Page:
I'm not going to bother to tell you that the Iraq War was wrong or quote the UN handbook on refugees, Geneva Conventions, Nuremberg principles or trials.Read it here.
Nor am I going to try to convince anyone that soldiers should have the right to say no, that prosecution for a belief is persecution, or that recruiters lie. There's no reason to talk about that, or about how Canada didn't take part in the Iraq War. Or why Canadian troops are in Iraq now.
Everyone knows what happened and can find information on all that online. I'm fine with my choices. I have to deal with the repercussions of them every day.
I didn't take the easy road to do what I believe was right. And I don't really feel I need to convince anyone otherwise.
I will talk about what has happened to me since I quit the U.S. Army, went to Canada to escape the war and, after eight years trying to build a life there, was told I had to leave. . . .
Eventually I would run out of savings and favours. I started to understand how easy it is for war vets to become homeless, remembering the vets holding signs to that effect from my younger days in Manhattan. Would this be me? Would a government change in Canada allow me to come home? What if Shepherd wins asylum? Could Germany be a home someday? All these questions made me anxious, so I ordered a shot of Jameson.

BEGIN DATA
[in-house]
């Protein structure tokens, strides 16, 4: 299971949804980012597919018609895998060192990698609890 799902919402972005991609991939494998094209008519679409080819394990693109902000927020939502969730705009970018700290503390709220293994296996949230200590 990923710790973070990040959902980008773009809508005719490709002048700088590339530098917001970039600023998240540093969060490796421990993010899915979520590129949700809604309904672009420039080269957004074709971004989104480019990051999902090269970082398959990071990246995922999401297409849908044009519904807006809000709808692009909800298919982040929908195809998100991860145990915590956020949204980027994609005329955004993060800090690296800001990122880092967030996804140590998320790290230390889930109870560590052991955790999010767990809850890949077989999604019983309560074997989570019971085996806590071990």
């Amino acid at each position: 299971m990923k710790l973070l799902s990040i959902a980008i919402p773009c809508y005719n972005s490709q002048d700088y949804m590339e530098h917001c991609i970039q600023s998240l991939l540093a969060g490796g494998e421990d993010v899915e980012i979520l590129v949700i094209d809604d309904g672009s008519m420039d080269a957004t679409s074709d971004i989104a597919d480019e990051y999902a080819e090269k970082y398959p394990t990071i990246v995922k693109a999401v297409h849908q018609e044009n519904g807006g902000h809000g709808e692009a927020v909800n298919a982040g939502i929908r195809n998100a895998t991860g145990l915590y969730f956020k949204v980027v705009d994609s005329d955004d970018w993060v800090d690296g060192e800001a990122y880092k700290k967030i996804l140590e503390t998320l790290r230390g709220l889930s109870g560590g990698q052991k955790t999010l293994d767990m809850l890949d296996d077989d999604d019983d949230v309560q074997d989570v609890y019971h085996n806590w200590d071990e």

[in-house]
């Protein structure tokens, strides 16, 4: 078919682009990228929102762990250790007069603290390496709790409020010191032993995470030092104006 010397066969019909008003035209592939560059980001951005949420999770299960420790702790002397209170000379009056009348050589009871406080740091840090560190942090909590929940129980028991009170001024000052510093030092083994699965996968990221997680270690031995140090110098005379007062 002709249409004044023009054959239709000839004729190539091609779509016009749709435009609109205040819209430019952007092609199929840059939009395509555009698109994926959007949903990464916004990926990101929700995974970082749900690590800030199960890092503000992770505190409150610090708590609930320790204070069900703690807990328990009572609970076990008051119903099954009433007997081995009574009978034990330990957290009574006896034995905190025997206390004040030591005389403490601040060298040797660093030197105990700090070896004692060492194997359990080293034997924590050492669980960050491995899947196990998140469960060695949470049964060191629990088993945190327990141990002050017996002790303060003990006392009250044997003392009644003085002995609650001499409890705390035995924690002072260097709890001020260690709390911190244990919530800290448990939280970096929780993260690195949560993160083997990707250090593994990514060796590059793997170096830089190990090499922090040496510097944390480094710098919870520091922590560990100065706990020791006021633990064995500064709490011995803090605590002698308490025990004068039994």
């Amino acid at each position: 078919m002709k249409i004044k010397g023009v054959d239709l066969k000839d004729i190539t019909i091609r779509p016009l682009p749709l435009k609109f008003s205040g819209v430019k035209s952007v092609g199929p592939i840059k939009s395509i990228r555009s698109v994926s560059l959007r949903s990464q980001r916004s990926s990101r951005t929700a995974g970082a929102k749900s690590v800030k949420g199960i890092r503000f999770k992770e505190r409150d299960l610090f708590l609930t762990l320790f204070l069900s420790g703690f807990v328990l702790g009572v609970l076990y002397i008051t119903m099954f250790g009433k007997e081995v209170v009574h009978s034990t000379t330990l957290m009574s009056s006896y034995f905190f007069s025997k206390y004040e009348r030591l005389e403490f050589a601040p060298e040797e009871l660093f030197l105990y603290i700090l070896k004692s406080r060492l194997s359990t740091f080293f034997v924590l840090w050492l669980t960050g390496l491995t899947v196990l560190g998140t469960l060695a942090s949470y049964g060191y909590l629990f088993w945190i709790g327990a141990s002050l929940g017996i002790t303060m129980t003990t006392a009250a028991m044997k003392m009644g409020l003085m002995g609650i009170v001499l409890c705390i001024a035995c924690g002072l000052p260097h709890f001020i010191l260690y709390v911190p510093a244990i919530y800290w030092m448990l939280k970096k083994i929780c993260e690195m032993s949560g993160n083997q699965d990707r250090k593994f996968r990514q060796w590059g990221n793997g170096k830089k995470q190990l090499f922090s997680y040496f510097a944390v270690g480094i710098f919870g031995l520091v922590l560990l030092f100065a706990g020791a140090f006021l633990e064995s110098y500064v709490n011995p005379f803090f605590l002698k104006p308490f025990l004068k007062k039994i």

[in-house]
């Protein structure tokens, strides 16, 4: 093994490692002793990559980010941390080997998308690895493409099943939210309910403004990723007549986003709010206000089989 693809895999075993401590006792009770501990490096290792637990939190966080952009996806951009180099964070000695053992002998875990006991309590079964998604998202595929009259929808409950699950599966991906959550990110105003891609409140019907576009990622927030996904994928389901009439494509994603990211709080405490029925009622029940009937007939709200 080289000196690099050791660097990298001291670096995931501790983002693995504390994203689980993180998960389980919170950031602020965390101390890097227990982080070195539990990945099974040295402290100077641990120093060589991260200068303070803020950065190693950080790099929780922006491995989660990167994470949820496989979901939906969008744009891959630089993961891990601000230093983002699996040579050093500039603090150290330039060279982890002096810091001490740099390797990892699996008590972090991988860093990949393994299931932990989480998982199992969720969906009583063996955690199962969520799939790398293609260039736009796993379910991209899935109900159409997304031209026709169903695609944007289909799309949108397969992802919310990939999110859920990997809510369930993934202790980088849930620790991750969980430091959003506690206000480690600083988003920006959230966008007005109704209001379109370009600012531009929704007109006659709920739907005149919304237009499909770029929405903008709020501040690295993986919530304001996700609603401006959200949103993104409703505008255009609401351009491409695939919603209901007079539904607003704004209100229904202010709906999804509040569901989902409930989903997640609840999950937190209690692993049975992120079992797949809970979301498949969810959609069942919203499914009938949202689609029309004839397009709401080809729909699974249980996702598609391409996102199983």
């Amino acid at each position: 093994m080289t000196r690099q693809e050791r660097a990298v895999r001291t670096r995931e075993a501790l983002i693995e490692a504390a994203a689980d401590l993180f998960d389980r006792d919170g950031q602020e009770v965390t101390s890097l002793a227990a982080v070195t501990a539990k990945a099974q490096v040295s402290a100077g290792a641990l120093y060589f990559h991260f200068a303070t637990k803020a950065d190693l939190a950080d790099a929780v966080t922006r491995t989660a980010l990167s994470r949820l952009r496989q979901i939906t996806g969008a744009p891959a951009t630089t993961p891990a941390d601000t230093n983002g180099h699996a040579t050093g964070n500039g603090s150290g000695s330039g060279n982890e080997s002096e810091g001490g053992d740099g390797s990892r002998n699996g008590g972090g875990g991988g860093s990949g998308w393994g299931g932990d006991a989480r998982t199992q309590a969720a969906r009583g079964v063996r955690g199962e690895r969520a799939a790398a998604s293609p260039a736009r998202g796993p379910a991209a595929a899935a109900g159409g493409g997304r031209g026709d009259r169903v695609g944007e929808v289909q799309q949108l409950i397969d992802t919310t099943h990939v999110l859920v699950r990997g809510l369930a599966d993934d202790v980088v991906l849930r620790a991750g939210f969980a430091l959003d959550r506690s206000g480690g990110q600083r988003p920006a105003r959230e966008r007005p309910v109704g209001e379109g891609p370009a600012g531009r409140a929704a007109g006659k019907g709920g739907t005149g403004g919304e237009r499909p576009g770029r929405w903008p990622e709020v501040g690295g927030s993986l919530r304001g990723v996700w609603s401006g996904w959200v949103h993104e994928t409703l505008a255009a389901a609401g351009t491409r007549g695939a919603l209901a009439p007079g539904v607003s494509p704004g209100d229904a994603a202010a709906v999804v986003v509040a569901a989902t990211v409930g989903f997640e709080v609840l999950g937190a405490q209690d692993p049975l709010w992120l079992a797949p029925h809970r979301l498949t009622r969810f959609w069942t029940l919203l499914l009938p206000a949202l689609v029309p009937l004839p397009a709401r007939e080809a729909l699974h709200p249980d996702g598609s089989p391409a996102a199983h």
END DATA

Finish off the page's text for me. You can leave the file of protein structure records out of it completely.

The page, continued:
What would happen if I just went back to the States? Maybe they would take it easy on me? They didn't on Chelsea Manning - 25 years for whistle-blowing. I'd be 57 when I get out. For quitting a job? Fuck that! More angst. Another shot.
I remembered losing friends back in the U.S. because of my choice to resist going back to war in Iraq.
A childhood friend who I had joined the service with - he hated me for leaving - called me out of the blue that night. We spoke for about an hour. He apologized for being angry with me. He was out of the military now and said I'd done the right thing. He wished he'd left, too.
He's an alcoholic now, and said the VA was not giving him support for his PTSD. After three tours, he was all messed up with nightmares. His wife was leaving him, and he was about to lose his job, the sixth in the last year. He wanted to die and wished he had in Iraq. He cried hard into the phone and said he was sorry. . . .
u.s. war resister corey glass speaks out from europe
Corey Glass, war resister from Canada by way of Indiana, speaks out from his travels in Europe in the current issue of NOW.